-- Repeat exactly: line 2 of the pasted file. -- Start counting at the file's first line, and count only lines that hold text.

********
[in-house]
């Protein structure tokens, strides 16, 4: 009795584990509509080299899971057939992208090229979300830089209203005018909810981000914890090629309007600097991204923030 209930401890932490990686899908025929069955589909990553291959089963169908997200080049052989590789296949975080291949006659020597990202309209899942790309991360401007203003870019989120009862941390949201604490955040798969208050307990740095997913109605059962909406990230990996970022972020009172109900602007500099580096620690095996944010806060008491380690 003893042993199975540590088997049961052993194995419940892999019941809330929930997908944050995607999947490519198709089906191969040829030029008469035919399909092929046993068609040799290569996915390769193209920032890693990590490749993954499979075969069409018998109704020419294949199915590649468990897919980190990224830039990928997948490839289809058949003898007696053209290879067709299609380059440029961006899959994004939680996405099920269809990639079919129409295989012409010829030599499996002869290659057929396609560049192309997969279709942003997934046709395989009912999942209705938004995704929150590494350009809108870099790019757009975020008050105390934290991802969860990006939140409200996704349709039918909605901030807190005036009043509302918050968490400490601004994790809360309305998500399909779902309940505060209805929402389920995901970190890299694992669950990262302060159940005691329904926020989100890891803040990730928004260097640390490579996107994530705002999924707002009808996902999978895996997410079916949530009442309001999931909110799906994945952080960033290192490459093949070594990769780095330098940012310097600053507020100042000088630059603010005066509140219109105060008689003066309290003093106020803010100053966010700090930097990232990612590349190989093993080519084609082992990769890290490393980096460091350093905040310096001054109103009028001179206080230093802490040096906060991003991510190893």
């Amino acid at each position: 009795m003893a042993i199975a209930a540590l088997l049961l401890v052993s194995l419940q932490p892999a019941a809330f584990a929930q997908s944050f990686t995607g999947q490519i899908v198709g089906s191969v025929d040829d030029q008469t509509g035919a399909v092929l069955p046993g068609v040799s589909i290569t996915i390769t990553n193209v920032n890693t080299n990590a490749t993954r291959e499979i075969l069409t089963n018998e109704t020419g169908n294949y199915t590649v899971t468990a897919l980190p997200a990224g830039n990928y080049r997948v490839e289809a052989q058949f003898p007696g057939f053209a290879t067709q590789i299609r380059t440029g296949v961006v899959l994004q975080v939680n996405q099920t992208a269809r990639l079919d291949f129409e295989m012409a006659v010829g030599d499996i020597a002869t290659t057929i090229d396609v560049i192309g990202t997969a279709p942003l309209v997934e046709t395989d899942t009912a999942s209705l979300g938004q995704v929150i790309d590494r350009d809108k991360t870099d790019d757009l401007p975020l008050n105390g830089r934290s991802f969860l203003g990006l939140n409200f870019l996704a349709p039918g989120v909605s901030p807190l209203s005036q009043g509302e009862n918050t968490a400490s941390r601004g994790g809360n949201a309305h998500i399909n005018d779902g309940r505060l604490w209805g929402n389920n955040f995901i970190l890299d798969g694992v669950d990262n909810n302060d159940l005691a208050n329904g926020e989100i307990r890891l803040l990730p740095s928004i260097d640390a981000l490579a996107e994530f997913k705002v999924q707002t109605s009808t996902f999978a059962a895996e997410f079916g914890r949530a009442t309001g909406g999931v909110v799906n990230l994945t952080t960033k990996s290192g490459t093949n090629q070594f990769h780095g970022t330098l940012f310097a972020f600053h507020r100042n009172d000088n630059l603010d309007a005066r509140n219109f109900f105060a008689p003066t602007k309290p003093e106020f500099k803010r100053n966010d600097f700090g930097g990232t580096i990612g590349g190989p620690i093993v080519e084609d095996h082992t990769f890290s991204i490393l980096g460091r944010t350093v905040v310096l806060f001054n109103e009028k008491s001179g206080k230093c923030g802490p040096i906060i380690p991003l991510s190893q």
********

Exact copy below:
């Protein structure tokens, strides 16, 4: 009795584990509509080299899971057939992208090229979300830089209203005018909810981000914890090629309007600097991204923030 209930401890932490990686899908025929069955589909990553291959089963169908997200080049052989590789296949975080291949006659020597990202309209899942790309991360401007203003870019989120009862941390949201604490955040798969208050307990740095997913109605059962909406990230990996970022972020009172109900602007500099580096620690095996944010806060008491380690 003893042993199975540590088997049961052993194995419940892999019941809330929930997908944050995607999947490519198709089906191969040829030029008469035919399909092929046993068609040799290569996915390769193209920032890693990590490749993954499979075969069409018998109704020419294949199915590649468990897919980190990224830039990928997948490839289809058949003898007696053209290879067709299609380059440029961006899959994004939680996405099920269809990639079919129409295989012409010829030599499996002869290659057929396609560049192309997969279709942003997934046709395989009912999942209705938004995704929150590494350009809108870099790019757009975020008050105390934290991802969860990006939140409200996704349709039918909605901030807190005036009043509302918050968490400490601004994790809360309305998500399909779902309940505060209805929402389920995901970190890299694992669950990262302060159940005691329904926020989100890891803040990730928004260097640390490579996107994530705002999924707002009808996902999978895996997410079916949530009442309001999931909110799906994945952080960033290192490459093949070594990769780095330098940012310097600053507020100042000088630059603010005066509140219109105060008689003066309290003093106020803010100053966010700090930097990232990612590349190989093993080519084609082992990769890290490393980096460091350093905040310096001054109103009028001179206080230093802490040096906060991003991510190893």